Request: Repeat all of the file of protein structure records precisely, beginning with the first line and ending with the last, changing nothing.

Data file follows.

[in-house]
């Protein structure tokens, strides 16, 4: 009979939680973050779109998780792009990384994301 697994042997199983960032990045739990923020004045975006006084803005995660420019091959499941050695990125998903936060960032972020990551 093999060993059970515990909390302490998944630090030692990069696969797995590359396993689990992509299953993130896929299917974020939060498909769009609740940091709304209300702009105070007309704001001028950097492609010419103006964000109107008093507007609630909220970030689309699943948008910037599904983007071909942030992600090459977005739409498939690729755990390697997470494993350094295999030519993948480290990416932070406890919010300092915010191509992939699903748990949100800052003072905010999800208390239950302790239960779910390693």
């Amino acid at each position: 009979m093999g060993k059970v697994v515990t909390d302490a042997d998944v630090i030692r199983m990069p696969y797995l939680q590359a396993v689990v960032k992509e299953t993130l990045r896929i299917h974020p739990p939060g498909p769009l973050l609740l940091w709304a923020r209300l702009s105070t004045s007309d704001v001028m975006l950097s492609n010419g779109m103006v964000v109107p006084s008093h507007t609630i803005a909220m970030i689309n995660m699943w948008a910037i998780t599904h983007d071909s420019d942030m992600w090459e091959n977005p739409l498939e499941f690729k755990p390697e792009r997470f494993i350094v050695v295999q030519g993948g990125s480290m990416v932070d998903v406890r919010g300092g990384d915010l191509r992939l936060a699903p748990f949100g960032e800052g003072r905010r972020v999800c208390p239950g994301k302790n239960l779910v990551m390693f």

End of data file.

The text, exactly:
[in-house]
């Protein structure tokens, strides 16, 4: 009979939680973050779109998780792009990384994301 697994042997199983960032990045739990923020004045975006006084803005995660420019091959499941050695990125998903936060960032972020990551 093999060993059970515990909390302490998944630090030692990069696969797995590359396993689990992509299953993130896929299917974020939060498909769009609740940091709304209300702009105070007309704001001028950097492609010419103006964000109107008093507007609630909220970030689309699943948008910037599904983007071909942030992600090459977005739409498939690729755990390697997470494993350094295999030519993948480290990416932070406890919010300092915010191509992939699903748990949100800052003072905010999800208390239950302790239960779910390693």
């Amino acid at each position: 009979m093999g060993k059970v697994v515990t909390d302490a042997d998944v630090i030692r199983m990069p696969y797995l939680q590359a396993v689990v960032k992509e299953t993130l990045r896929i299917h974020p739990p939060g498909p769009l973050l609740l940091w709304a923020r209300l702009s105070t004045s007309d704001v001028m975006l950097s492609n010419g779109m103006v964000v109107p006084s008093h507007t609630i803005a909220m970030i689309n995660m699943w948008a910037i998780t599904h983007d071909s420019d942030m992600w090459e091959n977005p739409l498939e499941f690729k755990p390697e792009r997470f494993i350094v050695v295999q030519g993948g990125s480290m990416v932070d998903v406890r919010g300092g990384d915010l191509r992939l936060a699903p748990f949100g960032e800052g003072r905010r972020v999800c208390p239950g994301k302790n239960l779910v990551m390693f």